My 9 year-old son is a Lego fanatic, and especially loves to build with Technic and Bionicle pieces. He's awfully timid about creating on his own, however, so I thought this book might help to provide the inspiration and confidence he sometimes lacks.

This beautiful book is absolutely filled with useful information. First, there are hundreds and hundreds of pictures showing different ways to combine gears and other common Technic pieces to translate power and motion in every direction. Then, the author moves on to show examples of what can be built with these basic machines... doors that slide open and shut, motorized cars, and even simple musical instruments! There are no building directions or parts lists, but we found that everything was photographed clearly enough to allow us to replicate, and that almost all of the pieces were already in our fairly extensive Lego collection.

The one huge detraction from this book, I felt, was the complete absence of descriptive labeling on the photographs within. The author does so deliberately for effect; in his own words, "This is an idea book; it's about imagination. Rather than tell you what to see or think when you look at each photograph, I encourage you to interpret each one in your own way." I appreciate the sentiment, but I can't help feeling that the author has sacrificed usefulness in his pursuit of art. The well-organized table of contents contains very helpful titles and descriptions, after all... why not transfer these same few words to the corresponding pages to help identify the extremely beautiful, creative, and thought-provoking Lego constructs shown there at a glance? Thus, while I unhesitatingly recommend this book for Lego aficionados with the patience and knowledge it requires to really enjoy it, I do so with slight reservations for the lesser, more easily-frustrated mortals among us.
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8 of 8 people found the following review helpful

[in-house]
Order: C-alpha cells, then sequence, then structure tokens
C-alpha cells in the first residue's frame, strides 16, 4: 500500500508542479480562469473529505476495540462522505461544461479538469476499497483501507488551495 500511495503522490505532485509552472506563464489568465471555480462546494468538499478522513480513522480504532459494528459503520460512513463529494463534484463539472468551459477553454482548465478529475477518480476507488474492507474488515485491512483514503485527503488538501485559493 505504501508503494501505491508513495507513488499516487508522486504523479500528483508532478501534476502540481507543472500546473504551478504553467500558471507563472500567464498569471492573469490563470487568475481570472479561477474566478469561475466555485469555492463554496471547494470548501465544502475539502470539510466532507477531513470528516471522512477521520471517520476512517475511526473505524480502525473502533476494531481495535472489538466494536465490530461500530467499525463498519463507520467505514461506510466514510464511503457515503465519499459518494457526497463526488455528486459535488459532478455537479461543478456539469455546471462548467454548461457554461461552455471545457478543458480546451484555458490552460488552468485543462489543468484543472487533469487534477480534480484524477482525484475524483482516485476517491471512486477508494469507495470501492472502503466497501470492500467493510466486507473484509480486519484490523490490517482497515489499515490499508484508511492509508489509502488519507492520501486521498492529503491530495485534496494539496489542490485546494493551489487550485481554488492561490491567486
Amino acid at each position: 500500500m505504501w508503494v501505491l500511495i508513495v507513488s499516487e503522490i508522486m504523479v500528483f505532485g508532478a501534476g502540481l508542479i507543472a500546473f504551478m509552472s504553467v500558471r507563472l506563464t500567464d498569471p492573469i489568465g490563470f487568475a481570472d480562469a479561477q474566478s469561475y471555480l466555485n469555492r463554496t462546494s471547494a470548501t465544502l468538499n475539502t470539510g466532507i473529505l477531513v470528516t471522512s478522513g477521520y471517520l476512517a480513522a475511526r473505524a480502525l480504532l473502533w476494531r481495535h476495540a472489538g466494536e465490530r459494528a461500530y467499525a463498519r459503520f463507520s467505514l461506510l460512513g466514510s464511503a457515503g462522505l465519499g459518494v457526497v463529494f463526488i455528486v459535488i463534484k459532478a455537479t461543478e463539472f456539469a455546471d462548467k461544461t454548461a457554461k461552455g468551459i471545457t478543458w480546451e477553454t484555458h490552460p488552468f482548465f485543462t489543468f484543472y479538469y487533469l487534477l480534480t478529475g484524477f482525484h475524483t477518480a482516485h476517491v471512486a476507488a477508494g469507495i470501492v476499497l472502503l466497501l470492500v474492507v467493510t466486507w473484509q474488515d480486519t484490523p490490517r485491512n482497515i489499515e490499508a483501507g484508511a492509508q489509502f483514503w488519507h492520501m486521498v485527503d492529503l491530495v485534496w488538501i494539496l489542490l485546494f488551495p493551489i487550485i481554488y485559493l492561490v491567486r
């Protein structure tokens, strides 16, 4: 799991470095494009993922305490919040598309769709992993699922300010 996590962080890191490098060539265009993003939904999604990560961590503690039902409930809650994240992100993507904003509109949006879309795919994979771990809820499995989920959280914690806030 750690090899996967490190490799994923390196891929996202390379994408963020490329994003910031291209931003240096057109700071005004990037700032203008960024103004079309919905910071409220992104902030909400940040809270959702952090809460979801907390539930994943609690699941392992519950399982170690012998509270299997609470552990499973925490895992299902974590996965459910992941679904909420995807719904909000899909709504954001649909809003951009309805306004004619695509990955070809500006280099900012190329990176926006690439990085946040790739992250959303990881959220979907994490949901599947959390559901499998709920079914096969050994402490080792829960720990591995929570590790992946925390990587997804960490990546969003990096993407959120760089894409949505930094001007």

on October 21, 2010
Format: Paperback
I just received a copy of this book today, and I am SO excited. Finally---a book of basic mechanisms that I can use in designing TECHNIC machines and NXT robots! This book---along with the other two volumes, The LEGO Technic Idea Book: Fantastic Contraptions and The LEGO Technic Idea Book: Wheeled Wonders, should be on the Christmas list of anyone who uses a LEGO MINDSTORMS NXT Kit.

In addition, the photos and paper used in this book are of such high quality that I just want to sit and look through it. This (along with its reasonable price) make it an all-around best buy in my book.

If you've seen Yoshito's Japanese editions, you haven't seen anything like this. Its terrific!
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11 of 13 people found the following review helpful
on October 30, 2010
Format: Paperback
If you or someone you know is interested in expanding their LEGO building techniques or is seeking inspiration to build like a professional, this three book series is the answer.

I give the series of books five stars with a special commendation for the simple machines book because it covers a wide variety of advanced building techniques in an extremely simple manner.

Similar to the LEGO idea books from the 70's and 80's, these books are chock full of clever creations, but instead of specifically describing how to build things like houses, spaceships or vehicles, this series of books takes creativity to an even higher level by teaching the reader how to build foundational components that can be used to build practically anything.

Using full color photo illustrations and an intuitive icon-based index system, you can quickly find how to build mechanical walkers, automatic sliding doors, flexible vehicles, and much more. These books contain virtually no words beyond the first few pages, but this is no problem thanks to Isogawa's carefully arranged photographs that indicate where to place every piece.

Novice builders wishing to learn how to connect bricks in unique and interesting ways such as sideways, upside down or at angles will particularly enjoy the Simple Machines book, whereas Mindstorms robotics fans and LEGO Technic fans will enjoy the entire series due to the frequent use of gears and beams to achieve startling results.

Whereas the titles of these books aptly describe the bias towards technical creations, all three books should be on the shelf of every serious LEGO fan.
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5 of 5 people found the following review helpful
Format: PaperbackVine Customer Review of Free Product( What's this? )